Before I go deeper into why I think people are leaving churches, let me share with you a few things about labels:

First, I am not a big supporter of labeling people, in that I am especially not crazy about labels like Millennials, Boomers, GenX, GenY or Nones.[1] One reason these label grinds my spins is that they strive to define people in a homogenous way that defies the human condition. Out of all those labels, the one that I hate the most is Nones. That lable says (or implies) that those who select this option don’t have a faith, it says they believe in nothing – and from what I have seen firsthand, this is not even close to the case; they have a deep faith, a deep spirituality, it might not be yours, and it might not fit comfortably into a category, but they still have a deep desire to know the Divine, and they are open to hearing what Jesus has to offer – they just don’t want to play your game.

Second, many people strive to use this group of Nones as a generational label (GenX, GenY, Millennial, or some other). But the reality is, people are leaving the church across all generational lines. People leaving any Community of Faith are people of all ages, all backgrounds, all traditions, all economical realities, and ethnic backgrounds – some attended a Community of Faith as a youth, some did not. Some were active in a Community of Faith for years, some for just a short time.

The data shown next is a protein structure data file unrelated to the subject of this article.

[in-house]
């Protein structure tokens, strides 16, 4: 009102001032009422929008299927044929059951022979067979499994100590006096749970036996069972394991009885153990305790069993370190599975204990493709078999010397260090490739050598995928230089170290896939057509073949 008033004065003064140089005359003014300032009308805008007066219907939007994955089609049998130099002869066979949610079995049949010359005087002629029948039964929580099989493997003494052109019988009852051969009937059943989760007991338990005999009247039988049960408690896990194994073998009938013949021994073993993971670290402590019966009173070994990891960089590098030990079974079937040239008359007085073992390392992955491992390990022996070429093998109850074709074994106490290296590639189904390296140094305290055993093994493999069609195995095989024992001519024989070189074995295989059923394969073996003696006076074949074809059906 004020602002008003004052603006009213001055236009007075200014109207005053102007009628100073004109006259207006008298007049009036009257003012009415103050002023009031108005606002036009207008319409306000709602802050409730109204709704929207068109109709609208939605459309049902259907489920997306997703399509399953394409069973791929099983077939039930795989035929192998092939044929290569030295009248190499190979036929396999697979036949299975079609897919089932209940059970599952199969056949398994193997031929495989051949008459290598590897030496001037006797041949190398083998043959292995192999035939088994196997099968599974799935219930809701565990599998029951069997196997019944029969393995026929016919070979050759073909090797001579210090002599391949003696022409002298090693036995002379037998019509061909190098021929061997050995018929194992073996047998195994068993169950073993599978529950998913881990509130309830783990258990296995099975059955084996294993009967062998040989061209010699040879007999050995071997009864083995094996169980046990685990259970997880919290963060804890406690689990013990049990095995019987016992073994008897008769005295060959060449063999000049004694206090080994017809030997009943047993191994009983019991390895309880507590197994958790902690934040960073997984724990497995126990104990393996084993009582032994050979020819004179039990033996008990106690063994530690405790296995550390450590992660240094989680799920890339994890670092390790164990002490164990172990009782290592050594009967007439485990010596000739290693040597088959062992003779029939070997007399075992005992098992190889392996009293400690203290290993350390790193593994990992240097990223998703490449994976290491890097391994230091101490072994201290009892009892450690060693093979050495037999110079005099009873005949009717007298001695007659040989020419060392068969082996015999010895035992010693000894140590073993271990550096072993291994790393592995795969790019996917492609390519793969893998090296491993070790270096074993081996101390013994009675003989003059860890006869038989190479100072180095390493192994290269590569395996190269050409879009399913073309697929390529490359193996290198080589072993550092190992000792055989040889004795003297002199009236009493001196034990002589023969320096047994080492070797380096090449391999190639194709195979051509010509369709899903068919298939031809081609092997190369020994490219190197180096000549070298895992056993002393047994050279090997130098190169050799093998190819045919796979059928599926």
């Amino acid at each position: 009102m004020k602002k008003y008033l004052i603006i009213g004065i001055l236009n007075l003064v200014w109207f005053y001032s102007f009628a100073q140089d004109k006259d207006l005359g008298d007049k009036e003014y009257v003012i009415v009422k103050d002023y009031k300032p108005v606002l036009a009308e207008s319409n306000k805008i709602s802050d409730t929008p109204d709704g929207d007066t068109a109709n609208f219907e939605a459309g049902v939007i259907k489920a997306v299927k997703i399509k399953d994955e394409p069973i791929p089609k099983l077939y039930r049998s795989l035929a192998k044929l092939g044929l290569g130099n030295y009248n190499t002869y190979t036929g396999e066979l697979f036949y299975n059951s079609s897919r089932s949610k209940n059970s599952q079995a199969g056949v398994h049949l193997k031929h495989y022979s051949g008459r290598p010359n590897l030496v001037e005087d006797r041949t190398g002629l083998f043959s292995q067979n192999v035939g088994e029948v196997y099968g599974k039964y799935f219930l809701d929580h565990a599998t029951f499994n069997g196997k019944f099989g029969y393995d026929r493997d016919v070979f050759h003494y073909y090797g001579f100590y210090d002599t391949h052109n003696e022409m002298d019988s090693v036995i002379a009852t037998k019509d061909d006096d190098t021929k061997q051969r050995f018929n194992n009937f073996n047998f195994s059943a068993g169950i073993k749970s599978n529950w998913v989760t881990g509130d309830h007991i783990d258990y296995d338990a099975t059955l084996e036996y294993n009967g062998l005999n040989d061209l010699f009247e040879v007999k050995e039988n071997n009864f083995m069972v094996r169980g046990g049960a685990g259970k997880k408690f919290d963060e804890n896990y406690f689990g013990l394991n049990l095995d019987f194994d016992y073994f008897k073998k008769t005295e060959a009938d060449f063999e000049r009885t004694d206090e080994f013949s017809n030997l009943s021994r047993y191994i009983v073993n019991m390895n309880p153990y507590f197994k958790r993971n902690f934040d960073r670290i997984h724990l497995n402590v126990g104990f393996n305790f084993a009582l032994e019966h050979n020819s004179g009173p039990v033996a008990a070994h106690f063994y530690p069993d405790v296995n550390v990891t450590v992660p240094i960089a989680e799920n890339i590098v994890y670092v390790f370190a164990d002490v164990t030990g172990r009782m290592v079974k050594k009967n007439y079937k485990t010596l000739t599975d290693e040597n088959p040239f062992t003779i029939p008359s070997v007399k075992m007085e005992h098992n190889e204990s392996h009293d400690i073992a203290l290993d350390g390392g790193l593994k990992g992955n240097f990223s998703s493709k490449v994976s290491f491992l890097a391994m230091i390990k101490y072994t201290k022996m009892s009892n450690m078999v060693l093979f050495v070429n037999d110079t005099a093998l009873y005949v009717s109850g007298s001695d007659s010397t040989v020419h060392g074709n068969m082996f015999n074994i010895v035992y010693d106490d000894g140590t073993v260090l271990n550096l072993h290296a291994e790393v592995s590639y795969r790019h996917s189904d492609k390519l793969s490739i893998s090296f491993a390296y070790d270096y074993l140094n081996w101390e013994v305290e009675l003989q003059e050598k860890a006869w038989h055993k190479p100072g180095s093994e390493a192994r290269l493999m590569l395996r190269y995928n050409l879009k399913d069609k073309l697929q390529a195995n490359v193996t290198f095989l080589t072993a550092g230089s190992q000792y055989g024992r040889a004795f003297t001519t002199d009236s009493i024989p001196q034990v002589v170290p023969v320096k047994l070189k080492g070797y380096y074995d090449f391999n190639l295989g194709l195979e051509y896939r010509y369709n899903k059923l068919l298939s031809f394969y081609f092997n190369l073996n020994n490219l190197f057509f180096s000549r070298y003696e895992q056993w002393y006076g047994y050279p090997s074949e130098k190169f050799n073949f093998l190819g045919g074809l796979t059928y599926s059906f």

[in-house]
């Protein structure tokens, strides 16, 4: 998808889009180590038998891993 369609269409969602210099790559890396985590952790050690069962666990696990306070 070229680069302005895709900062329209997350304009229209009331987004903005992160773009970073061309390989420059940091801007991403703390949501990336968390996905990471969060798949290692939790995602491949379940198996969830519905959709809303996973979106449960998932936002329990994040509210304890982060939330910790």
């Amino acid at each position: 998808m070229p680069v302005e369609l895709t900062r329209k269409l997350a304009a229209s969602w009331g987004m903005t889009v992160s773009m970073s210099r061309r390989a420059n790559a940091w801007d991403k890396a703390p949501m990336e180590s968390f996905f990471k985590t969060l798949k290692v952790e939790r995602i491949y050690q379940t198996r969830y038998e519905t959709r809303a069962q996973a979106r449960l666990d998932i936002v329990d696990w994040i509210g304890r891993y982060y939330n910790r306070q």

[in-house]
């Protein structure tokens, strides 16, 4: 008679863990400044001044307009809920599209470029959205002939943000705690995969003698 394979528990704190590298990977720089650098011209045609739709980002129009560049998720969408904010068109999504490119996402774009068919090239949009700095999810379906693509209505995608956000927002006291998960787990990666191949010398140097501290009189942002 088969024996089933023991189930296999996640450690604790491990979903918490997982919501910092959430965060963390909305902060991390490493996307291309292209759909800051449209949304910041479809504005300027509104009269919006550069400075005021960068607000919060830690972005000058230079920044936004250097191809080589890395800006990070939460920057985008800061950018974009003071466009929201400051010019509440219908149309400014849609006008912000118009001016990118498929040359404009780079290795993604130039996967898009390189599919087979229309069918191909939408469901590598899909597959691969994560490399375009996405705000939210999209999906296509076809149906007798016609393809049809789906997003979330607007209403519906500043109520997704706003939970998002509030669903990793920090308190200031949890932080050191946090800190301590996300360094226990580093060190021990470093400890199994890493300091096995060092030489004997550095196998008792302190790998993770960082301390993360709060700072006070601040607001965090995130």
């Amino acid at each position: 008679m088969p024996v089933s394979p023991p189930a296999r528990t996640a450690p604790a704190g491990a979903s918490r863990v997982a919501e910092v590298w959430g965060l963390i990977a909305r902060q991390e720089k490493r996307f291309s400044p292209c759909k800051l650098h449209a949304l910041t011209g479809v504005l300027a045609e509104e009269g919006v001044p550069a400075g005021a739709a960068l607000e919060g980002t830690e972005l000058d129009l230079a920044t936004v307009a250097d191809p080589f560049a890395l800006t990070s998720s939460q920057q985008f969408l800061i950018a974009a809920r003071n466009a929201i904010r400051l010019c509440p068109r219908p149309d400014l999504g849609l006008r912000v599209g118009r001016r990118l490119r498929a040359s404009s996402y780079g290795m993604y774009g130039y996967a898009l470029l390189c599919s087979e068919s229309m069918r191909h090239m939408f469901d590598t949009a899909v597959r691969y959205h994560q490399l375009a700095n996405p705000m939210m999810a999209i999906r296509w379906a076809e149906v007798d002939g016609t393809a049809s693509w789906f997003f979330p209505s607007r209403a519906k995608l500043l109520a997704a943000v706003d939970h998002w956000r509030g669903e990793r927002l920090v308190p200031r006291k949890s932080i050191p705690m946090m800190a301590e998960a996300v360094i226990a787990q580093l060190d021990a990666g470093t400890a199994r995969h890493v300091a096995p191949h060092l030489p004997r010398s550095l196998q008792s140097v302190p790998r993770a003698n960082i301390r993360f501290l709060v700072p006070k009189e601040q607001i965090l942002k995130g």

So, to clump any diverse group into one label seem disingenuous to who they are, and what they believe.

Now, what I want to do is share with you things I believe any church can do to move from “church” to a Community of Faith, and yes, break the trend of decline. Granted, many of these are not going to be easy, and many will challenge your core beliefs. But, for any Community of Faith to move ahead, grow and reach the world with the Love of Christ, changes need to happen.

First, to quote the great theologians Cheap Trick, “I want you to want me.” You need to realize people desire to be wanted, not just accepted. The reality is if you accept me into your Community of faith, what you are telling me is that you will tolerate me, at best. I don’t desire to be part of a Community of Faith that will tolerates me; I desire to be part of a Community of Faith that wants me. When you want me, you want what I have to offer, you want my diversity, you welcome me as part of the Family of Christ, regardless of who I love, who I see as friends. When you accept me, you might not accept some of the things I do, or say, but when you want me you are open to my views, my ideas, my doubts, my questions, my partner, my friends, my misunderstandings – you simply want me. Wanting me does not come with conditions.